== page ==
Right now, Auston Matthews is experiencing one of those lulls where he looks more like a rookie with a thing or two to learn than Captain America on skates.
That’s bound to happen with any 19-year-old, franchise-altering talent or not. There’s no need for Toronto Maple Leafs fans to panic or assert that the league has figured him out or any such nonsense.
However, perhaps it is time to ponder whether the Maple Leafs could be doing a little more to help Matthews ratchet up his production down the stretch. When the team put him on a line with Zach Hyman and Connor Brown, there was some concern that he wouldn’t have enough offensive skill around him to produce to his potential.
Early on in the experiment, that proved to be patently false as the threesome had no difficulty tickling the twine and Matthews looked as dangerous as ever. In recent weeks, it’s been a different story.
Over the last 12 games, the rookie centre’s wingers have produced a grand total of one even-strength goal and, as a result, Matthews has posted a relatively modest six points. So, how do the Maple Leafs get their star rookie back to his previous world-destroying ways?
On Saturday, the team briefly tried pairing Matthews with Mitch Marner to get an offensive boost, but the move didn’t yield the desired results and was scrapped quickly. The addition of Marner helps any line, but the Maple Leafs are likely best served keeping the current trio intact as it’s been their most consistent scoring unit. That leaves one possible answer to the Matthews question: William Nylander.
Nylander and Matthews shared a line earlier in the season with great success, but when the latter had his first significant cold streak they were broken apart. They play together on the second power play unit, and share the odd shift with Nazem Kadri, but Mike Babcock would do well to commit to keeping them together full-time. On Thursday against the St. Louis Blues, the game began with a Nylander-Matthews reunion, but the Maple Leafs coach went back to his standard lines after a single bad period.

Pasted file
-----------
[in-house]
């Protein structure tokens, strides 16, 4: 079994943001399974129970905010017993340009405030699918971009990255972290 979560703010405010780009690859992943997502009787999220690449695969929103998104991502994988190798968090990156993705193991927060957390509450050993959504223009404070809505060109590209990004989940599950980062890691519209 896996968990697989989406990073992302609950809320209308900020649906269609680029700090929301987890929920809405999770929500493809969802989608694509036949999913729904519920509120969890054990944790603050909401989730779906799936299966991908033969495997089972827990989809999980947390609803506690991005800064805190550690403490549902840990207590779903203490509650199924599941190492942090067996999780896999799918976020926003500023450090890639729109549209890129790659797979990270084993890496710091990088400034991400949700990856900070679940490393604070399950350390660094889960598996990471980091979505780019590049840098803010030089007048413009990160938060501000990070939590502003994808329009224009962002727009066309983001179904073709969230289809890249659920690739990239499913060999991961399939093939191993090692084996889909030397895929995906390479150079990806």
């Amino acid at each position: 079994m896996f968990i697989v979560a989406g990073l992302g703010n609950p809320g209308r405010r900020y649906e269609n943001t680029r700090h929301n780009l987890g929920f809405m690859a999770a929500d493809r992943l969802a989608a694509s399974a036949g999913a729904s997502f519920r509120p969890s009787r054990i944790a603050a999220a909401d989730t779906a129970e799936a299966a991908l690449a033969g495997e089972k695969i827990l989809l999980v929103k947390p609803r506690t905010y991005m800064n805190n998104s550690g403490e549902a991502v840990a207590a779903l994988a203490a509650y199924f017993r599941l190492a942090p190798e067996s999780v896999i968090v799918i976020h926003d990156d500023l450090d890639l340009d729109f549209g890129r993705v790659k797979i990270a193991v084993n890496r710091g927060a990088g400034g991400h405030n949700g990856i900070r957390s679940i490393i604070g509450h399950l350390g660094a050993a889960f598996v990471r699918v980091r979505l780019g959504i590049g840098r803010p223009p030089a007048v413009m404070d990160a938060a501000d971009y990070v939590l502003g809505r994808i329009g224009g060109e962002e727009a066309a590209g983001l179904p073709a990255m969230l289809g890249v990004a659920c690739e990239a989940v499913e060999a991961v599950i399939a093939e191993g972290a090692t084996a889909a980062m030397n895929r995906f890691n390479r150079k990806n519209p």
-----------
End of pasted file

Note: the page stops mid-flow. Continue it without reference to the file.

The attraction of the dynamic rookie pairing isn’t very hard to see. Nylander is a clear upgrade over Brown in terms of offensive dynamism, and would bring some serious flash back to the Matthews line. In fact, over the aforementioned 12-game period, the Swede has done more in the way of producing offence than Brown and Hyman, while putting up better possession numbers on a line that takes the toughest defensive assignments on the team:
Beyond the recent statistics, the underlying stats also suggest that Matthews and Nylander belong together, as both produce far better possession numbers at five-on-five when they’re on the ice at the same time:
This isn’t a case of Nylander benefiting from the privilege of jumping over the boards with Matthews, it’s a partnership that helps both sides. The reason it works is because their styles mesh perfectly.
Nylander specializes in attacking with speed on the perimeter and feeding the middle of the ice with precision passes. Matthews has made his name so far finding space in the slot for fast-release snap shots and going to the net to make use of his excellent hands. Nylander sets them up, Matthews knocks them down.
Maple Leafs fans got their first taste of the duo’s potential together as Matthews put his fourth goal on the board in his debut against the Ottawa Senator. Courtesy of Sportsnet:
It was just a give-and-go, but the play demanded a delicate pass from Nylander and a sturdy finish from Matthews, and both made their part look easy.
Perhaps their best such effort came against the Edmonton Oilers when Nylander was in the midst of his fourth-line sojourn, but managed to get in a shift with Matthews to work a little magic. The result was the 10th goal of the American’s career:
Once again, both sides of this marker are difficult and are made to look simple. This is the kind of goal you can only get when you pair two gifted players together.
The reasons Matthews and Nylander have been separated aren’t utterly without merit. The Maple Leafs want to shelter Matthews less and play him against tough competition, so they’ve chosen more defensively-adept linemates for him in Hyman and Brown.
The odd domino effect of that is that the less-defensive Nylander ends up on the team’s top shutdown line and then finds himself subbed out in key defensive situations for Nikita Soshnikov or Ben Smith. It’s far from an ideal situation for the 20-year-old to produce offensively, and it’s hard for him to learn a two-way game when he’s been airlifted out at the first sign of trouble.
While there is method to Babcock’s madness here, sometimes it’s best to apply an Occam’s razor approach to line building. When Matthews and Nylander are on the ice together it looks good on paper and highlight reels, and they are likely to fill nets with consistency. That should be enough of a reason to attach them at the hip from here on out.